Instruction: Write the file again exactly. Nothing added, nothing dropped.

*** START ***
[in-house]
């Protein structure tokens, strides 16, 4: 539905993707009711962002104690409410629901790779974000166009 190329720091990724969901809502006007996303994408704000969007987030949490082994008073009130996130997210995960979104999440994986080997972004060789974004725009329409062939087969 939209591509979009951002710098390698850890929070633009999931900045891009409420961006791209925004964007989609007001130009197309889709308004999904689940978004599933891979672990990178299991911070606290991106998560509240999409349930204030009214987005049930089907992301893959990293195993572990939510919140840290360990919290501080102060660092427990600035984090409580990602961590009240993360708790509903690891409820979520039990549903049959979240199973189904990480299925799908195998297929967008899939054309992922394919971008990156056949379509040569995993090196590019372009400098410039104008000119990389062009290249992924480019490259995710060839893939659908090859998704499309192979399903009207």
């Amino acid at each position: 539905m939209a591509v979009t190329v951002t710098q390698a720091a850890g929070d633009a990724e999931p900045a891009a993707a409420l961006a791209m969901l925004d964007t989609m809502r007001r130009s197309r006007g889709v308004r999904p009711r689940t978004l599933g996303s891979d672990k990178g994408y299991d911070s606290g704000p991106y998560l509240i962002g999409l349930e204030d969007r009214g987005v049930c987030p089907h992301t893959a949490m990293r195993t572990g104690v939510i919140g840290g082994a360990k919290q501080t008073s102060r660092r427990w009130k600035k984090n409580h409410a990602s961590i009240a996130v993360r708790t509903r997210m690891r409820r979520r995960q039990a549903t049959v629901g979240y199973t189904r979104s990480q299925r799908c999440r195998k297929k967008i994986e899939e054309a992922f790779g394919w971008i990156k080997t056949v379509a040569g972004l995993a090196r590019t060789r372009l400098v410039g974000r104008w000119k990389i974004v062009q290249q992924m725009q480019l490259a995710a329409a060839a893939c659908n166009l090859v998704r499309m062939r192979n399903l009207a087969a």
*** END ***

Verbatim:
[in-house]
């Protein structure tokens, strides 16, 4: 539905993707009711962002104690409410629901790779974000166009 190329720091990724969901809502006007996303994408704000969007987030949490082994008073009130996130997210995960979104999440994986080997972004060789974004725009329409062939087969 939209591509979009951002710098390698850890929070633009999931900045891009409420961006791209925004964007989609007001130009197309889709308004999904689940978004599933891979672990990178299991911070606290991106998560509240999409349930204030009214987005049930089907992301893959990293195993572990939510919140840290360990919290501080102060660092427990600035984090409580990602961590009240993360708790509903690891409820979520039990549903049959979240199973189904990480299925799908195998297929967008899939054309992922394919971008990156056949379509040569995993090196590019372009400098410039104008000119990389062009290249992924480019490259995710060839893939659908090859998704499309192979399903009207």
């Amino acid at each position: 539905m939209a591509v979009t190329v951002t710098q390698a720091a850890g929070d633009a990724e999931p900045a891009a993707a409420l961006a791209m969901l925004d964007t989609m809502r007001r130009s197309r006007g889709v308004r999904p009711r689940t978004l599933g996303s891979d672990k990178g994408y299991d911070s606290g704000p991106y998560l509240i962002g999409l349930e204030d969007r009214g987005v049930c987030p089907h992301t893959a949490m990293r195993t572990g104690v939510i919140g840290g082994a360990k919290q501080t008073s102060r660092r427990w009130k600035k984090n409580h409410a990602s961590i009240a996130v993360r708790t509903r997210m690891r409820r979520r995960q039990a549903t049959v629901g979240y199973t189904r979104s990480q299925r799908c999440r195998k297929k967008i994986e899939e054309a992922f790779g394919w971008i990156k080997t056949v379509a040569g972004l995993a090196r590019t060789r372009l400098v410039g974000r104008w000119k990389i974004v062009q290249q992924m725009q480019l490259a995710a329409a060839a893939c659908n166009l090859v998704r499309m062939r192979n399903l009207a087969a």